The dark, boxy back room of The Workers Club sat in stark contrast to the unusually bright Melburnian day outside. The girls of Little May grabbed a couple of beers from the bar, distinguishable from the few surrounding punters only in as much as they were banded together in a way that no one else was. They attempted no airs at grace nor assumed any higher dignity to those there to see them. Yet when they stepped upon the stage, the change was palpable. Within moments the near-empty room filled up, and Boardwalks, the group’s first single, rang out.
Hannah Field stared with satisfied intensity as though down the barrel of a gun, her presence commanding continuity while Liz Drummond and Annie Hamilton harmonised on the flanks. Their voices blended in a way that receded the knowledge that you were listening to the sound of three voices and not one.
With Home and Burns, the commonly-made references to Julia Stone were obvious. On the surface these songs seemed to be a celebration of sweetness and nostalgia, the expression of a young heart. Yet the innocence belied by the voice was deceptive––one was given the sense that this voice was that of a child lost in the woods for ten years, and while the thoughts and words expressed by that voice had matured, the voice itself chose not to. The naivety projected thus enabled it to endear an audience who have, retrospectively, been given very little.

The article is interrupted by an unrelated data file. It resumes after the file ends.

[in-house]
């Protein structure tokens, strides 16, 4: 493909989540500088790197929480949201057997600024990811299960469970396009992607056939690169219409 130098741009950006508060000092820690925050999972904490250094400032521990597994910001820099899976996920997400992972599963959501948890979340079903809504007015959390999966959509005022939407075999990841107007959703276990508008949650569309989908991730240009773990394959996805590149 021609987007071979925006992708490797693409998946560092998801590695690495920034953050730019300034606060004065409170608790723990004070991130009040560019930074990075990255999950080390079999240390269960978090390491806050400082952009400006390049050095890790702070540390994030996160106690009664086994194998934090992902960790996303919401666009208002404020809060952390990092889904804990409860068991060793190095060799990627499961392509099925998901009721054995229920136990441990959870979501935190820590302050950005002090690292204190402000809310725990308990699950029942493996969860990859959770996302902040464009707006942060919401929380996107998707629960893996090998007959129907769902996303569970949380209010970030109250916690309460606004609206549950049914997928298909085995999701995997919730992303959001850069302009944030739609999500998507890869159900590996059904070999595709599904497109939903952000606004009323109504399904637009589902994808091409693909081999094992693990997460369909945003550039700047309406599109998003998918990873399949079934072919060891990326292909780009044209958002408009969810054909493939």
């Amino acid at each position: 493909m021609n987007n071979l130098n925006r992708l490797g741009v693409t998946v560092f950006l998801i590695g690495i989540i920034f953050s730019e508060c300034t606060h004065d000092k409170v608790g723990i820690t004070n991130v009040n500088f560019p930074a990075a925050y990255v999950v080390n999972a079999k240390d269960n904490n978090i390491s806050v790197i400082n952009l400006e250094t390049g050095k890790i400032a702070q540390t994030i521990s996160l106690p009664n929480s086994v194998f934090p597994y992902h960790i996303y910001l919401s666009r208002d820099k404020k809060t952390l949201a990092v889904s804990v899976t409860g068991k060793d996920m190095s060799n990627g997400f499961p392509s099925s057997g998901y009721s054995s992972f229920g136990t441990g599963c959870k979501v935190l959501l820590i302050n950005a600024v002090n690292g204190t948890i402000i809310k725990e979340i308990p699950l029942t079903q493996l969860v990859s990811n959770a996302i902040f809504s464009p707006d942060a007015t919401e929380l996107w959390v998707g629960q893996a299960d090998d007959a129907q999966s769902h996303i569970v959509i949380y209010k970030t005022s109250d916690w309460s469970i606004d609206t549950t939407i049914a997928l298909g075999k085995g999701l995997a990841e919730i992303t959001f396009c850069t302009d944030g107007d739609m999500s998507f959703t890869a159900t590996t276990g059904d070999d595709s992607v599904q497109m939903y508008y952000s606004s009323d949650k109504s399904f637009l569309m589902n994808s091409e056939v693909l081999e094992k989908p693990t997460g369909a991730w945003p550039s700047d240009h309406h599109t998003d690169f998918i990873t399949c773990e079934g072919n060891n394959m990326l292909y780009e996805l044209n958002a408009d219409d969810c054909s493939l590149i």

You see, Little May are good. They’re good players, their sound on stage is impeccable, the harmonies are tight, and I’m sure you could pick any one of their tracks and spin it on independent radio with endless glee. A recording of their Workers Club set could easily play on repeat for eight hours a day in a café or some trendy vintage clothes store on Brunswick Street. There is nothing not to like about them.
And yet I was still waiting to fall in love. Still waiting for that thing, the spark. The moody Midnight Hour was playing and I found myself scouring the sound desk for a laptop, something to tell me that perhaps the predictability of each track is the result of necessity, that this set is not just being played in the manner of an aged cabaret artist, performing the same shtick night after night on the Vegas Strip, but to no avail.
By the time the group launched into second single, Hide, a decision had been made. Little May, it suddenly seemed, are all about place. “Please, someone get this group out of venues like the Workers and onto a great sweeping festival stage where they belong,” I thought. Suddenly, Little May made sense.